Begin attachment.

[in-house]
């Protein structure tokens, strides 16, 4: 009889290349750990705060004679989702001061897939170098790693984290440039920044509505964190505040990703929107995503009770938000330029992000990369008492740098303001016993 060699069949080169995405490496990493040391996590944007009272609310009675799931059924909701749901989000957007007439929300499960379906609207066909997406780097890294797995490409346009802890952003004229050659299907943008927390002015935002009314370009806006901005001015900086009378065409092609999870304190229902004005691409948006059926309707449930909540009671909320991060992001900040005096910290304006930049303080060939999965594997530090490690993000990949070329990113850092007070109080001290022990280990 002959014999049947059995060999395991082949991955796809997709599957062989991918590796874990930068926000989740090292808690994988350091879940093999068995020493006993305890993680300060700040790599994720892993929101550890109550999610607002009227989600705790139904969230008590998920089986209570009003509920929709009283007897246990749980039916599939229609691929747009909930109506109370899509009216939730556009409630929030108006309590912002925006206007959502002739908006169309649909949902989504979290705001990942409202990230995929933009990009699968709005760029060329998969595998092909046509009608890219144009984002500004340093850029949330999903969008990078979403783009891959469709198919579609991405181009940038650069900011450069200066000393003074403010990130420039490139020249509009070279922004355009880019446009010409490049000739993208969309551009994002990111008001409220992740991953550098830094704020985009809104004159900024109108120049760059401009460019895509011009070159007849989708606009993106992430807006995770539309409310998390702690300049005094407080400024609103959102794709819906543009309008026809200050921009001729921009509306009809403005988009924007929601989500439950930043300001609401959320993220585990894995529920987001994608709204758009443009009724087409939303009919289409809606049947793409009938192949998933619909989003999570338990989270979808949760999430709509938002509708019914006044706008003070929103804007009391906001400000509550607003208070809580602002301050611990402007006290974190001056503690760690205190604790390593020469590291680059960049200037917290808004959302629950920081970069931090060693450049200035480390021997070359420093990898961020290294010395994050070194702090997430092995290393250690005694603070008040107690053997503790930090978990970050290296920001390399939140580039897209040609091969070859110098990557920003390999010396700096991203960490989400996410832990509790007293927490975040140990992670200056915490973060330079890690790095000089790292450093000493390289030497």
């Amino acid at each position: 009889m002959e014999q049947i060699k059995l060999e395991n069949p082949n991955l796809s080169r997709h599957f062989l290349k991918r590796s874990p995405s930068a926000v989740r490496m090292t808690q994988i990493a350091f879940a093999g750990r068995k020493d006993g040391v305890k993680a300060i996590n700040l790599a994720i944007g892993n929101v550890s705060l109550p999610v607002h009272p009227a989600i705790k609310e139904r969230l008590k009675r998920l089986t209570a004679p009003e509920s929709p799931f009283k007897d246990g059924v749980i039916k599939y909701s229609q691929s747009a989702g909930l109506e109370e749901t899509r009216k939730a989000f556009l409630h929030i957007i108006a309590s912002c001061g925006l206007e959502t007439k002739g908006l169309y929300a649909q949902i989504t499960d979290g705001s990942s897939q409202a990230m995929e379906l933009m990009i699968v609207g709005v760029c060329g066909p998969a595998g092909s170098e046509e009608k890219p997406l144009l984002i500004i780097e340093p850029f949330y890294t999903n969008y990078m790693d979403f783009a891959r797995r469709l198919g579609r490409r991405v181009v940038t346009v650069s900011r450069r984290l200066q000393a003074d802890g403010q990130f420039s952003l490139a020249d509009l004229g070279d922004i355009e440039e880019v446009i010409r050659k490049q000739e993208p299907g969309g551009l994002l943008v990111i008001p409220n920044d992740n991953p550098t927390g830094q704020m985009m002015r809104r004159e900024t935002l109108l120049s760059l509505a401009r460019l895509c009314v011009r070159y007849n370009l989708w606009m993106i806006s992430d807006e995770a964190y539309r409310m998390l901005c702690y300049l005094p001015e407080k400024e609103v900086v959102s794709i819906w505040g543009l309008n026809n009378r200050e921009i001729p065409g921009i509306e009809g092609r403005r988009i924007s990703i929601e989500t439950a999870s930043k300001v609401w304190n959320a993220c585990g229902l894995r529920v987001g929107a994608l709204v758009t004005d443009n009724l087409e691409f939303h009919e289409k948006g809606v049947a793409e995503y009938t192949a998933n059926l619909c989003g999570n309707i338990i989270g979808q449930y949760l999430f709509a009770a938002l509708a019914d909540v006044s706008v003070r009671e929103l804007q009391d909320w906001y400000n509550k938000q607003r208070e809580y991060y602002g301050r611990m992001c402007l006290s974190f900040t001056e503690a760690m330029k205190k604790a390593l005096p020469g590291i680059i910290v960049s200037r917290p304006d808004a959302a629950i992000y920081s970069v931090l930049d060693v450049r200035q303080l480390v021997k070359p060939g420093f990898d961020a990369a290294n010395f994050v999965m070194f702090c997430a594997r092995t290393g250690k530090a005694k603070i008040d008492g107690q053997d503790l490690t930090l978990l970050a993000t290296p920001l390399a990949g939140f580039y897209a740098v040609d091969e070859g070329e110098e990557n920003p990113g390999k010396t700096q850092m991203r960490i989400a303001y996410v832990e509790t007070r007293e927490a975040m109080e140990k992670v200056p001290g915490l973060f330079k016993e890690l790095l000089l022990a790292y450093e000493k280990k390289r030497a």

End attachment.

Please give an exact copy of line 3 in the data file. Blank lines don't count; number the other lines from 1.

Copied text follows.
């Amino acid at each position: 009889m002959e014999q049947i060699k059995l060999e395991n069949p082949n991955l796809s080169r997709h599957f062989l290349k991918r590796s874990p995405s930068a926000v989740r490496m090292t808690q994988i990493a350091f879940a093999g750990r068995k020493d006993g040391v305890k993680a300060i996590n700040l790599a994720i944007g892993n929101v550890s705060l109550p999610v607002h009272p009227a989600i705790k609310e139904r969230l008590k009675r998920l089986t209570a004679p009003e509920s929709p799931f009283k007897d246990g059924v749980i039916k599939y909701s229609q691929s747009a989702g909930l109506e109370e749901t899509r009216k939730a989000f556009l409630h929030i957007i108006a309590s912002c001061g925006l206007e959502t007439k002739g908006l169309y929300a649909q949902i989504t499960d979290g705001s990942s897939q409202a990230m995929e379906l933009m990009i699968v609207g709005v760029c060329g066909p998969a595998g092909s170098e046509e009608k890219p997406l144009l984002i500004i780097e340093p850029f949330y890294t999903n969008y990078m790693d979403f783009a891959r797995r469709l198919g579609r490409r991405v181009v940038t346009v650069s900011r450069r984290l200066q000393a003074d802890g403010q990130f420039s952003l490139a020249d509009l004229g070279d922004i355009e440039e880019v446009i010409r050659k490049q000739e993208p299907g969309g551009l994002l943008v990111i008001p409220n920044d992740n991953p550098t927390g830094q704020m985009m002015r809104r004159e900024t935002l109108l120049s760059l509505a401009r460019l895509c009314v011009r070159y007849n370009l989708w606009m993106i806006s992430d807006e995770a964190y539309r409310m998390l901005c702690y300049l005094p001015e407080k400024e609103v900086v959102s794709i819906w505040g543009l309008n026809n009378r200050e921009i001729p065409g921009i509306e009809g092609r403005r988009i924007s990703i929601e989500t439950a999870s930043k300001v609401w304190n959320a993220c585990g229902l894995r529920v987001g929107a994608l709204v758009t004005d443009n009724l087409e691409f939303h009919e289409k948006g809606v049947a793409e995503y009938t192949a998933n059926l619909c989003g999570n309707i338990i989270g979808q449930y949760l999430f709509a009770a938002l509708a019914d909540v006044s706008v003070r009671e929103l804007q009391d909320w906001y400000n509550k938000q607003r208070e809580y991060y602002g301050r611990m992001c402007l006290s974190f900040t001056e503690a760690m330029k205190k604790a390593l005096p020469g590291i680059i910290v960049s200037r917290p304006d808004a959302a629950i992000y920081s970069v931090l930049d060693v450049r200035q303080l480390v021997k070359p060939g420093f990898d961020a990369a290294n010395f994050v999965m070194f702090c997430a594997r092995t290393g250690k530090a005694k603070i008040d008492g107690q053997d503790l490690t930090l978990l970050a993000t290296p920001l390399a990949g939140f580039y897209a740098v040609d091969e070859g070329e110098e990557n920003p990113g390999k010396t700096q850092m991203r960490i989400a303001y996410v832990e509790t007070r007293e927490a975040m109080e140990k992670v200056p001290g915490l973060f330079k016993e890690l790095l000089l022990a790292y450093e000493k280990k390289r030497a």